Daily Archives: November 22, 2010

Lawsuit Launched Over Water Project That Will Hurt Endangered Kangaroo Rat

For Immediate Release, November 17, 2010

Contacts: John Buse, Center for Biological Diversity, (323) 533-4416
Michael Fitts, Endangered Habitats League, (310) 947-1908

Lawsuit Launched Over Water Project That Will Hurt Endangered Kangaroo Rat

LOS ANGELES— Conservation groups today notified the U.S. Army Corps of Engineers and U.S. Fish and Wildlife Service of their intent to sue over the federal agencies’ approval of a massive water-development project in Southern California that threatens the rare and highly endangered San Bernardino kangaroo rat. The Hemet-San Jacinto Integrated Recharge and Recovery Program near Hemet in Riverside County would threaten one of very few remaining habitats for the San Bernardino kangaroo rat, a charismatic jumping mammal with large hind feet that was once abundant in the San Bernardino Valley.

As proposed, the water project would require the construction of a large groundwater recharge basin, wells and infrastructure within the San Jacinto River channel, in the heart of the one of three remaining places in the world that support a viable population of San Bernardino kangaroo rats. It would deal a severe blow to the recovery of a species the Fish and Wildlife Service described in a 2009 report as already having a “low recovery potential.” The same report recognized the need to conserve as much of the remaining habitat for the San Bernardino kangaroo rat as possible.

“Instead of protecting the few populations that remain, the federal agencies authorized further destruction of prime San Bernardino kangaroo rat habitat,” said John Buse, a senior attorney at the Center for Biological Diversity, which intends to bring the suit along with the Endangered Habitats League and San Bernardino Valley Audubon Society. “There aren’t many suitable areas left for the k-rat, and this project will leave even fewer options for bringing the species back from the brink of extinction.”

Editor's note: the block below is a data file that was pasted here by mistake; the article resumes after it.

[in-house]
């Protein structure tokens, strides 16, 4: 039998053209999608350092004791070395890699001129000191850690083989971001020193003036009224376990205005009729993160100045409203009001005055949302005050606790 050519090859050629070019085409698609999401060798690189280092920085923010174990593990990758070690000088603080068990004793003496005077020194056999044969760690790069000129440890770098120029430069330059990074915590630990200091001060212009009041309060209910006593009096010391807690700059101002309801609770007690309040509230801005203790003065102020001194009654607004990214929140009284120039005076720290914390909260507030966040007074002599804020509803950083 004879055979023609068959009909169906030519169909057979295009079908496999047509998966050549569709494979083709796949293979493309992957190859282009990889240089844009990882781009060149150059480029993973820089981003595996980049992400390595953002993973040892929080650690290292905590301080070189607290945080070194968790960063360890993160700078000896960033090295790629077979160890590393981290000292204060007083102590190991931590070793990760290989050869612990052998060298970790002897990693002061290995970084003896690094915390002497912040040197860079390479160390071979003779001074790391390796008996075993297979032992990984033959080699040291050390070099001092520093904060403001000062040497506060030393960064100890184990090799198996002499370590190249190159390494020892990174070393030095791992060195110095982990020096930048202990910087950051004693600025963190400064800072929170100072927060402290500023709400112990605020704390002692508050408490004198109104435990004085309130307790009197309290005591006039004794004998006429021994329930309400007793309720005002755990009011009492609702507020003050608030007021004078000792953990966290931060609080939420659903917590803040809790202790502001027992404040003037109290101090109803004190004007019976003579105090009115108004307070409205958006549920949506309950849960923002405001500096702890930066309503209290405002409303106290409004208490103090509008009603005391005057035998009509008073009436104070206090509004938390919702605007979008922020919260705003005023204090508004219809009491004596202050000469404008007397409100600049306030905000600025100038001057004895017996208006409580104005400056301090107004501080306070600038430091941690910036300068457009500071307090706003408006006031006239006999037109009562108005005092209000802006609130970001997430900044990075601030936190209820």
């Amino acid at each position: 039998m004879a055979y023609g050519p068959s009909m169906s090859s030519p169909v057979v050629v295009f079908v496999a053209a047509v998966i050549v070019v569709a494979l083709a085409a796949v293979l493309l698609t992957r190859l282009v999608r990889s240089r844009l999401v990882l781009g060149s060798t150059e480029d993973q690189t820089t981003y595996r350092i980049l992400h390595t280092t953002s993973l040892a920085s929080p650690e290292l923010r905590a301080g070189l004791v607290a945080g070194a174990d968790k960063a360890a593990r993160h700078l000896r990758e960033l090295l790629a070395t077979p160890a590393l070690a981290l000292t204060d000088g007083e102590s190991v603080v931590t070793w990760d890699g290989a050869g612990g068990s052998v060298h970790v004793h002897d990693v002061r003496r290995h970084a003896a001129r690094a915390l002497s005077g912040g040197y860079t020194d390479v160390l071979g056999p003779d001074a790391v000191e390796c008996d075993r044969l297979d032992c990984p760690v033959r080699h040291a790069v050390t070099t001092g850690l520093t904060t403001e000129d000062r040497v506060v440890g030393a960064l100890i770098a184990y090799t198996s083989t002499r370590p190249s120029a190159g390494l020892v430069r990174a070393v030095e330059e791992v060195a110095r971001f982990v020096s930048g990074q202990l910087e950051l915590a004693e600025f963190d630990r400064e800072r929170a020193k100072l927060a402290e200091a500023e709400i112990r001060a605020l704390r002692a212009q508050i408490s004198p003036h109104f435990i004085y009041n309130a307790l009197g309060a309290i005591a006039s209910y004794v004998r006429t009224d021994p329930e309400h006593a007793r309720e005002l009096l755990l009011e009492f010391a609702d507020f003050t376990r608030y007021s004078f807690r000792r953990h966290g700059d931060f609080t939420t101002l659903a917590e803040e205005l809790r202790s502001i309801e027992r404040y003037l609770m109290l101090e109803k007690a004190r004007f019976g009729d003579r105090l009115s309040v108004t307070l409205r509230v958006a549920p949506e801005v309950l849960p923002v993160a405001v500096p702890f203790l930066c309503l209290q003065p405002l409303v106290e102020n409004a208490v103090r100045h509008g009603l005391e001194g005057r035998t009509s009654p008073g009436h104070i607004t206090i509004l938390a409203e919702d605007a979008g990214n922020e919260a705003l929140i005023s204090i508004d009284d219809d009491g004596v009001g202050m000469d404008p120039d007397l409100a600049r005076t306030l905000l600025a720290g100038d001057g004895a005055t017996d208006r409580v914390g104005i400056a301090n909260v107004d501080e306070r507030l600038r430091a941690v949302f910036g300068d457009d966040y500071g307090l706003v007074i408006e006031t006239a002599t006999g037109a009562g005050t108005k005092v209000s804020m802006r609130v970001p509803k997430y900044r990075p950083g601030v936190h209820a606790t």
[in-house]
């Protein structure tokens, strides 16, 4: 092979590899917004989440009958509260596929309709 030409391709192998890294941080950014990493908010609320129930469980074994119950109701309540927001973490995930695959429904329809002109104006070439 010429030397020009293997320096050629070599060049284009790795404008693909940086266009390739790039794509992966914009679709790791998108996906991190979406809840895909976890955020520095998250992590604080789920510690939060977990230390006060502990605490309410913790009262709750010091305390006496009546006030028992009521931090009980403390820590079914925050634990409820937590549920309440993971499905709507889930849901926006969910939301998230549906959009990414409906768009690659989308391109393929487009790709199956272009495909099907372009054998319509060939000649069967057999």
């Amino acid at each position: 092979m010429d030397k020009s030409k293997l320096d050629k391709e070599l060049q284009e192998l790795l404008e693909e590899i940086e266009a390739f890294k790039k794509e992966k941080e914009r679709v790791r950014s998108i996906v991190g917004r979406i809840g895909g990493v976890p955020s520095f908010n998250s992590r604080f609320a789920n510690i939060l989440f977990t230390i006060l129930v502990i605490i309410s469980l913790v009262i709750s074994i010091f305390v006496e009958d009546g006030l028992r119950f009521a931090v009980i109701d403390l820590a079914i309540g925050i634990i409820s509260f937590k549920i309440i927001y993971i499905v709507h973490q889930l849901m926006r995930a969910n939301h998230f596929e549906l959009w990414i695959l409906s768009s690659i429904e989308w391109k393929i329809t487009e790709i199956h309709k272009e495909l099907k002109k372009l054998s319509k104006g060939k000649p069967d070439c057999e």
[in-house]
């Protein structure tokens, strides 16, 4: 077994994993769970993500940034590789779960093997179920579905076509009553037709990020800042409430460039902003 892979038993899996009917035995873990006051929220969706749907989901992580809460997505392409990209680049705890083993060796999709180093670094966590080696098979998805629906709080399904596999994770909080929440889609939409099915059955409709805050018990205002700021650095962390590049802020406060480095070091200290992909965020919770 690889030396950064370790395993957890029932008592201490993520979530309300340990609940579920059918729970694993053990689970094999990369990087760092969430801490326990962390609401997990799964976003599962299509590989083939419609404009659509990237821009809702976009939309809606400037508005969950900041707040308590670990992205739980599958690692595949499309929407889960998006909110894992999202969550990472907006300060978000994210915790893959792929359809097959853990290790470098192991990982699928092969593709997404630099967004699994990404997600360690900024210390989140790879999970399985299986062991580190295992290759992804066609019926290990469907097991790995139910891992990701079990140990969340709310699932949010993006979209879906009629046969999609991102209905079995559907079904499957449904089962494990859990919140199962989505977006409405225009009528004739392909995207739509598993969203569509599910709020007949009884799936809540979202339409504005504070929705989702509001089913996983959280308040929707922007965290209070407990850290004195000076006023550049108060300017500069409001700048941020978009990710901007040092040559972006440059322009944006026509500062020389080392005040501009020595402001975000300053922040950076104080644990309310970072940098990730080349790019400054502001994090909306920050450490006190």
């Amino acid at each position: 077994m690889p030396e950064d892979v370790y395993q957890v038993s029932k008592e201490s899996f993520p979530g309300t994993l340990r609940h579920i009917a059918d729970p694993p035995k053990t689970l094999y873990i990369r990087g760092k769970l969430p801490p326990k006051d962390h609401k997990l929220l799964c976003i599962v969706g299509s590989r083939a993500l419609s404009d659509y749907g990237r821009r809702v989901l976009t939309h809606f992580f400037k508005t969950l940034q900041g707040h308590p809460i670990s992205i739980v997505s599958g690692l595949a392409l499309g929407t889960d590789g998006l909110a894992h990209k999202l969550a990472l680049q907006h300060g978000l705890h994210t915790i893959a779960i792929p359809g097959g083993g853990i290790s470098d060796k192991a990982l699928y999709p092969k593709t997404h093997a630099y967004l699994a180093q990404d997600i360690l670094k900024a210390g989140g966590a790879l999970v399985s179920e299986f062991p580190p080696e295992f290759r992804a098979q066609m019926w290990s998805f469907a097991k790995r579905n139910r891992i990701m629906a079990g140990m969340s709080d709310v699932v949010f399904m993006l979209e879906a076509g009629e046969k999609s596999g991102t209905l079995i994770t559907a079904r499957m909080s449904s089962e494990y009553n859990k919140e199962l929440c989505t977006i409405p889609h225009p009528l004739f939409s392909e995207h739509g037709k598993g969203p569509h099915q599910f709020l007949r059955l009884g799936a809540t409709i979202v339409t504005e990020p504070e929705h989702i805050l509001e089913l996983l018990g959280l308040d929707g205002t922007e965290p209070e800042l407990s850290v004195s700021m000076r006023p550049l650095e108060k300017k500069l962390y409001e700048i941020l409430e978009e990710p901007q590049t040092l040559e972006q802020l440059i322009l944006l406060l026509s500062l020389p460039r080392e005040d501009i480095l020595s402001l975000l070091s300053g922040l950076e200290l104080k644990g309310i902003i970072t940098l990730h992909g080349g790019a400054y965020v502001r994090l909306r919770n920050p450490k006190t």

The challenge to the project is based on the federal Endangered Species Act’s prohibition of actions likely to jeopardize the survival and recovery of a species in the wild.

“The federal agencies haven’t disclosed the true extent of the project’s effects on the San Bernardino kangaroo rat,” said Michael Fitts, a staff attorney at the Endangered Habitats League. “As a result, they’ve missed an opportunity to explore alternative methods of maintaining water supplies that would result in less harm to the species.”

In 2009, the Center for Biological Diversity challenged the Service’s decision to slash the critical habitat set aside for the San Bernardino kangaroo rat. That suit is still active.

The Center for Biological Diversity is a national, nonprofit conservation organization with more than 315,000 members and online activists dedicated to the protection of endangered species and wild places.



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Orang Utans At Risk Of Losing Home

BERNAMA.COM

KUALA LUMPUR, Nov 19 (Bernama) — The orang utans, especially those in Sabah, risk losing their homes and eventually, their being.

World Wide Fund For Nature (WWF) Malaysia executive director/chief executive officer Datuk Dr Dionysius Sharma attributed this to deforestation and development near their habitat, undertaken over the years.

“There are over 11,000 orang utans in the forest of Sabah and the number is sadly decreasing. It is important, to stop any kind of development near their ‘home’ because it will reduce their space for living,” he said at a press conference after the ‘New Hope for Orang-Utan School Programme’ prize presentation ceremony here Friday.

Also present were BOH Plantation Sdn Bhd chief executive Caroline Russell and TV9 Brand Management Group head Feisal Malik.

Dr Dionysius said, it was important to preserve and conserve the ‘Man of the Forest’ population as it was an icon of the country and captured hearts across the globe.

On the ‘New Hope for Orang-Utan School Programme’ co-organised by WWF-Malaysia, BOH Plantation and TV9, he said it was an important programme to create awareness on the plight of the orang utans.

Sixty schools participated in the programme which ended on Oct 4, this year, whereby students had to spearhead a campaign with on-ground activities to promote awareness of orang utan conservation to their fellow peers and the wider community.

Sekolah Menengah Kebangsaan King George V, Negeri Sembilan won the first prize, bagging RM8,000.

Sekolah Menengah Kebangsaan Lembah Bidung, Setiu, Terengganu took the second prize of RM5,000 while Sekolah Menengah Dang Anum, Melaka won RM2,000 as second runner-up.

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